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Scott Brooks and Thunder coaching staff making the best of NBA lockout time

OKLAHOMA CITY THUNDER — The Thunder coaches have been meeting nearly every day and formulating ways to improve. Brooks believes the consistency has been beneficial, though his hamstring has suffered from the staff's attempts to simulate practices.
by Darnell Mayberry Published: November 13, 2011
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Scott Brooks really needs the season to start.

His hamstring can't take much more of the NBA's labor dispute.

Throughout the lockout, Brooks and the rest of the Oklahoma City Thunder coaching staff have become the players, participating alongside the Thunder's support and public relations staffs in full practices in an attempt to simulate real sessions.

The results, at times, haven't been pretty.

“With all the coaches, the goal is just to have no injuries,” Brooks said. “I was the first injury. I hurt my hamstring. And then the next day, Coach (Mark) Bryant hurt his calf. It was like every day we were losing guys.”

Asked how he injured his hammy, Brooks admitted he overexerted himself after constantly getting beat off the dribble by the team's video coordinator.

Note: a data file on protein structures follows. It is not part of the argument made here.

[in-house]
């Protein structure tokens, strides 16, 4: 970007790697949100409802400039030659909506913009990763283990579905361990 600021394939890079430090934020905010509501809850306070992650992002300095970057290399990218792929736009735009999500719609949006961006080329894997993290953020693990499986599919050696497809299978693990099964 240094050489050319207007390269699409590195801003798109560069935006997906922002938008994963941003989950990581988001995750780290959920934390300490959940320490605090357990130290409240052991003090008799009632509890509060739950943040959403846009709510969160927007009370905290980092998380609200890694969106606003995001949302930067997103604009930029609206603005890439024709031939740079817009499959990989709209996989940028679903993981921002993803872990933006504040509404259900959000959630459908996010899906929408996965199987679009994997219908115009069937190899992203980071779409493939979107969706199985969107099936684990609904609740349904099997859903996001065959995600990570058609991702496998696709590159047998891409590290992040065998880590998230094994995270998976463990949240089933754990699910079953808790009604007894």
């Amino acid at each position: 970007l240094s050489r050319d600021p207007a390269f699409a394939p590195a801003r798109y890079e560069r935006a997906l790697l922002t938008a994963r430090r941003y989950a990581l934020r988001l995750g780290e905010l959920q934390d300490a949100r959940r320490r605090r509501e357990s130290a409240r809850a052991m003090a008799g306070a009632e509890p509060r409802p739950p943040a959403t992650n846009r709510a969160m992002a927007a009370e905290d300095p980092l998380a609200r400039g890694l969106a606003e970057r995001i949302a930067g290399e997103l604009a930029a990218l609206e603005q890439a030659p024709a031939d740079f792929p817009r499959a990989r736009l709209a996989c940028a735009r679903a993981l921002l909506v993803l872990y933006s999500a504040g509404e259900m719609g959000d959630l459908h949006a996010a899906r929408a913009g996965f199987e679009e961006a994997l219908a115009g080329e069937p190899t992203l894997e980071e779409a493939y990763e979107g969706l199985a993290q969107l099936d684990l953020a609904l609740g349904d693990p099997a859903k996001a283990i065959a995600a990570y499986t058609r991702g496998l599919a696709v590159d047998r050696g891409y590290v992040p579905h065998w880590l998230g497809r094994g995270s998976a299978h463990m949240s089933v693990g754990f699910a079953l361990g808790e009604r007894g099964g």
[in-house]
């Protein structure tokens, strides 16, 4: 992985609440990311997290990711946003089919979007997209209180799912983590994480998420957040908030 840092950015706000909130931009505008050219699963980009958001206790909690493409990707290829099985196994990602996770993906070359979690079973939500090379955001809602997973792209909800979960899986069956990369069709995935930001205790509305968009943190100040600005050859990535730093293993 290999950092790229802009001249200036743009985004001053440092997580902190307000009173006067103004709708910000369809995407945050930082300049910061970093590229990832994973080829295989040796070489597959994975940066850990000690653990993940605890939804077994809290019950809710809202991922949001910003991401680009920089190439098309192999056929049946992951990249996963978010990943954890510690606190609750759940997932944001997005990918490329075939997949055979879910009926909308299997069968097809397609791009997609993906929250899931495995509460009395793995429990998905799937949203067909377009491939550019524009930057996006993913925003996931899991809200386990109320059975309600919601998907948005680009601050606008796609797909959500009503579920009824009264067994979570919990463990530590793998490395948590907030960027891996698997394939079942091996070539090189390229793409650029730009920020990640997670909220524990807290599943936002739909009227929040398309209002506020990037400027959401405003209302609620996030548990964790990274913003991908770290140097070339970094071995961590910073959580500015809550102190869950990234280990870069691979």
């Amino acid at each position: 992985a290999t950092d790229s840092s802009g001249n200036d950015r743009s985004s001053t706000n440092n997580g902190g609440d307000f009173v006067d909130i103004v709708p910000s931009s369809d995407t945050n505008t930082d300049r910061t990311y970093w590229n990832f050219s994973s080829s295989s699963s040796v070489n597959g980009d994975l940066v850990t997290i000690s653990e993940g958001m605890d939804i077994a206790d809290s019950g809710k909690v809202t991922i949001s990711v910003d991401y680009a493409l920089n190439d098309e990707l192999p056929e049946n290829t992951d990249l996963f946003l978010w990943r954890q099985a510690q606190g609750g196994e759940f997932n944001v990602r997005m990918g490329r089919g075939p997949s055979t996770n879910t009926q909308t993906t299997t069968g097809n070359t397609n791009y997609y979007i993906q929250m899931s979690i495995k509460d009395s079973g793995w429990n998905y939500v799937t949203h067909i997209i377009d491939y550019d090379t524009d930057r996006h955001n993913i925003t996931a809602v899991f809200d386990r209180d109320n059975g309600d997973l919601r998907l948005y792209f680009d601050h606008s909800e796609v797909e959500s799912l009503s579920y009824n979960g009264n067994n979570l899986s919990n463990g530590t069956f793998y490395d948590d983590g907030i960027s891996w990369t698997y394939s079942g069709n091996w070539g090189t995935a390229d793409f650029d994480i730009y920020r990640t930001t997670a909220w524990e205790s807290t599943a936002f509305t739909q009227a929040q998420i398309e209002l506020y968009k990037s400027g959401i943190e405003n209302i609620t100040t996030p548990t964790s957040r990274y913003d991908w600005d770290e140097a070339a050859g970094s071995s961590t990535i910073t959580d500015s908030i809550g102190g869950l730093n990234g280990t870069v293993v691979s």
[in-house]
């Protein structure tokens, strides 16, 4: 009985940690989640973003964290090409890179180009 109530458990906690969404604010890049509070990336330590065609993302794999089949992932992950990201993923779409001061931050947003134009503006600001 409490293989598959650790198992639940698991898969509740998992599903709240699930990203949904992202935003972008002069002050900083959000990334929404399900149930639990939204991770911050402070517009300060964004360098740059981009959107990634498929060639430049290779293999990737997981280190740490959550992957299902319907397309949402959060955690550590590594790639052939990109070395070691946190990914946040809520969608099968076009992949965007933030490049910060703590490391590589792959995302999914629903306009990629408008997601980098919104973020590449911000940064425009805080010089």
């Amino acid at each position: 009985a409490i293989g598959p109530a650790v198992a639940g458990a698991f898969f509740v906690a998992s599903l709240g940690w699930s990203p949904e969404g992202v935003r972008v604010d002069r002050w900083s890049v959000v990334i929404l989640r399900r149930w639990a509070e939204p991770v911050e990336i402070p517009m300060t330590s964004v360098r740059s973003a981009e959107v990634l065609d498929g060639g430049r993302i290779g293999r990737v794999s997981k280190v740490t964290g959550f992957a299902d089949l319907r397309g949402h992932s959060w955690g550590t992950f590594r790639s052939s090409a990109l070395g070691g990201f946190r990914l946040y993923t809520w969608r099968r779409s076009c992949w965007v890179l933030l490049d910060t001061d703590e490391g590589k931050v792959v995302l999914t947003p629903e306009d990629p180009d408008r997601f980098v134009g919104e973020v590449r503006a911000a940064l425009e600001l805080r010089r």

“My mind still thinks I can do things that my body can't,” Brooks said. “And I didn't like Coach Vinny (Bhavnani) going around me that easily. When you get to your mid-40s, you think you're still in your mid-20s.”

OK, so Brooks has had better ideas. But thanks to the lockout, the Thunder's coaching staff is forced to make the best of a bad situation.

The NBA has prohibited players from using team facilities during the lockout, and coaches are forbidden from having any contact whatsoever with players. Brooks isn't even allowed to talk about his players during the lockout, nor can he discuss the impasse itself.

So in order to stay sharp and be prepared for the season whenever it starts, Brooks has needed to get creative. This explains why over-the-hill coaches and out-of-shape staffers in Oklahoma City are imitating some of the world's most finely tuned athletes.

Basketball never stops in the coaching business, either.

The Thunder's coaching staff has been back together in OKC since mid-August, meeting nearly every day and formulating ways to improve. The hours spent at the office haven't been nearly as brutal as they can be during the season. But the consistency, Brooks believes, has been beneficial.

“We meet and we go over last season,” Brooks said. “We've watched every playoff game. We've gone over them and broken them down again many times…We're staying busy. We're doing things that we don't have time to do during the season…We have not just been resting. We've been looking for ways to get better and do things better.”

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by Darnell Mayberry
OKC Thunder Senior Reporter
Darnell Mayberry grew up in Langston, Okla. and is now in his third stint in the Sooner state. After a year and a half at Bishop McGuinness High, he finished his prep years in Falls Church, Va., before graduating from Norfolk State University in...
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